Hey everyone,

Recently, my friend and I have decided to begin to learn how to code as it could potentially be beneficial for future uses. I've been looking around and researching which coding language to learn first as the foundation in order to learn other coding languages more proficiently. In my friend's and I eyes, we would most likely want to incorporate this coding knowledge into our own website or making our own MapleStory private server. Yes, I know we are lame. But, we aren't really sure how to begin. If you could just let me know all of your opinions of which coding language I should learn first as a beginner and if possible, include the benign resources you used that helped you learn that coding language. It is very much appreciated, and thank you very much!

-Tony H.

In my opinion, its not so important to start with a particular language, but more important to understand how to program. Once you build a solid foundation, you'll find that learning how to program in a new language simply means understanding the syntax of that language.

There are quite a bit of resources online that can help you start, but for me, there is nothing like a good book and a computer that I can use to develop while I read and learn.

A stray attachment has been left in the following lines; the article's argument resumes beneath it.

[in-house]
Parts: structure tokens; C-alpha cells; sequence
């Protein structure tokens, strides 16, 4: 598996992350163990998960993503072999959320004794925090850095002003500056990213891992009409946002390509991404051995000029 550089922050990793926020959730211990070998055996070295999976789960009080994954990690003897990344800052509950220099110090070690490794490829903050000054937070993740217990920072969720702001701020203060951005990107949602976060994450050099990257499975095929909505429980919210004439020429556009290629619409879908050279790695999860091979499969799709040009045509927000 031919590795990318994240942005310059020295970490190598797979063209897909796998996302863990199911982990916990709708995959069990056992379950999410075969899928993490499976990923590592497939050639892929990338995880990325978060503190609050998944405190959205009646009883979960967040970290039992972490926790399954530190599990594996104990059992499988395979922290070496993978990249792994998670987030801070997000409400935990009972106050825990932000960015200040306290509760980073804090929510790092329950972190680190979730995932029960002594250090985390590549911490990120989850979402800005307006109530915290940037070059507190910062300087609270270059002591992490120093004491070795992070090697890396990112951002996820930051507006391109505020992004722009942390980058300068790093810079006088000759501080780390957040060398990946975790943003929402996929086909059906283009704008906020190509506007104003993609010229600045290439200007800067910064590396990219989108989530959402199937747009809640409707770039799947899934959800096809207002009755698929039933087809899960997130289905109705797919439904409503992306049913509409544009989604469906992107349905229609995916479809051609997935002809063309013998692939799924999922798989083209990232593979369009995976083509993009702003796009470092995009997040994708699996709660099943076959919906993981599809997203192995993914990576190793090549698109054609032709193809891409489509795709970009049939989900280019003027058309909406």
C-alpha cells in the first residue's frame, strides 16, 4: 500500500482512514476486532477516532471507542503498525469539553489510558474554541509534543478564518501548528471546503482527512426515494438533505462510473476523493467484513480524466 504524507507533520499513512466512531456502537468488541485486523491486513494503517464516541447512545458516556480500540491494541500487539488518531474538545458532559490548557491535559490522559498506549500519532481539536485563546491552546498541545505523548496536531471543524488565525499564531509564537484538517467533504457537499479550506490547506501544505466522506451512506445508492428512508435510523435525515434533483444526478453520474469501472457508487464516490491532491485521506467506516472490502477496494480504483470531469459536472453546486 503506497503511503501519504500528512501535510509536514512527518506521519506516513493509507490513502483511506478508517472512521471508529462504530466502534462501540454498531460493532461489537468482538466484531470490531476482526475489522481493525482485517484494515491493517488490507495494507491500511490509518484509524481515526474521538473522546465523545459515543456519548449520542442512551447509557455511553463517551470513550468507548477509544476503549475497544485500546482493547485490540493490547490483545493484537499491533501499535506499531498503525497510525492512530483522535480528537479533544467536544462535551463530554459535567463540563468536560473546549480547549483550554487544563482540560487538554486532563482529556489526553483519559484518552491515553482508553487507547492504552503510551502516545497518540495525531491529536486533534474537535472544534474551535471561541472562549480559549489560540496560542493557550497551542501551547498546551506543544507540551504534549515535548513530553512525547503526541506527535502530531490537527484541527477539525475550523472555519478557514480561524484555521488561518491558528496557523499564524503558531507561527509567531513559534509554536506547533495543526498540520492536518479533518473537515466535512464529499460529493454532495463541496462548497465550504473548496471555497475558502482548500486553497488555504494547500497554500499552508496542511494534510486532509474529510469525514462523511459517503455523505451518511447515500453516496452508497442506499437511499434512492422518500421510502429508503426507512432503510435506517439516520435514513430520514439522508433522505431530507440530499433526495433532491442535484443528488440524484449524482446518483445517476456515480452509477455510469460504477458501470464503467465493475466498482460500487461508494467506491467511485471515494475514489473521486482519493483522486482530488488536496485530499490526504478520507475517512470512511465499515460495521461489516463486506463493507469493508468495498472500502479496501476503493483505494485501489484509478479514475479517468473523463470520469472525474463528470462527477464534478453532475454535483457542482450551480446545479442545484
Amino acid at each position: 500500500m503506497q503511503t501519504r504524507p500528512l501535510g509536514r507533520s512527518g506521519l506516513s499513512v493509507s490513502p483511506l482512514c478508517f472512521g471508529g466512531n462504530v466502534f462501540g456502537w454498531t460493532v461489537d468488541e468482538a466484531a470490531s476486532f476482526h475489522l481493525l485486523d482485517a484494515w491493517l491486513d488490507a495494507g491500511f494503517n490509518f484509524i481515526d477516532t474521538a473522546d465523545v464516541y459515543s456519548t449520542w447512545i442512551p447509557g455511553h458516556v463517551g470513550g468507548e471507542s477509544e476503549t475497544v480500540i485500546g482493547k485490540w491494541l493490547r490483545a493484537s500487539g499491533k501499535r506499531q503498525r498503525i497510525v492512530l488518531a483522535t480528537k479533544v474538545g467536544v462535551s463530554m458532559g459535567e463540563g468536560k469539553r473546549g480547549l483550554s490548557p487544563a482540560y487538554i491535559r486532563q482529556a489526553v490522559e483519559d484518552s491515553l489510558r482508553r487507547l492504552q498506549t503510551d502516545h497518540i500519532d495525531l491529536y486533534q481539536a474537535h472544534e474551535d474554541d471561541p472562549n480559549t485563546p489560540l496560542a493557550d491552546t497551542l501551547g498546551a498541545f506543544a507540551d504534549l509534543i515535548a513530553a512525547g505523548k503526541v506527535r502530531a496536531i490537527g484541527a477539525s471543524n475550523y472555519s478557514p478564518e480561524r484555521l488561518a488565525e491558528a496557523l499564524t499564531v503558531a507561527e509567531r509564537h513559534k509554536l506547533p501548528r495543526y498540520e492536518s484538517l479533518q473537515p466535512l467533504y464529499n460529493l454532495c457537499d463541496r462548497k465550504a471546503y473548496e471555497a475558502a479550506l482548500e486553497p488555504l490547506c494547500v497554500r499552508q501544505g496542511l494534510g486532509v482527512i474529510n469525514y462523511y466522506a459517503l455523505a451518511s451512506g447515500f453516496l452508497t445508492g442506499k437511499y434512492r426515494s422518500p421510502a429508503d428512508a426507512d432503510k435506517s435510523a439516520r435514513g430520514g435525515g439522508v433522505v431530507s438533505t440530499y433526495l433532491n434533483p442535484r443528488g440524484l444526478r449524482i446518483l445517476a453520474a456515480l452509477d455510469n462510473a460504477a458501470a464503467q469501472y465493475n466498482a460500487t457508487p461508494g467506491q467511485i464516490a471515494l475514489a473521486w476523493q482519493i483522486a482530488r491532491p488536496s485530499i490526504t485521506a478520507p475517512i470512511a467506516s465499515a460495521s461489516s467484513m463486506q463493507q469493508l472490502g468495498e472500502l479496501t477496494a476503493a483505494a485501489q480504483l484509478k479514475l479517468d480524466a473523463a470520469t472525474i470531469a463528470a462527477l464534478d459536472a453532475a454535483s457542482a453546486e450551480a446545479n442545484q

Oh, I see. So what should I focus on when understanding how to program? And do you have any specific materials that really help you to learn how to program that you could refer me to?

cant go wrong with java

For the first programming language to learn, the universal recommendation is Python. Many people will argue you can go wrong with Java (to contradict the sentence fragment hwoarang69 emitted) and your goal, being to get your mental model of programming up and running, is best served with Python. (Other languages could certainly work, of course, too.) Fewer people will argue against starting with Python than any other language.

Resources include the Python documentation, and things like Learn Python The Hard Way which is supposedly good.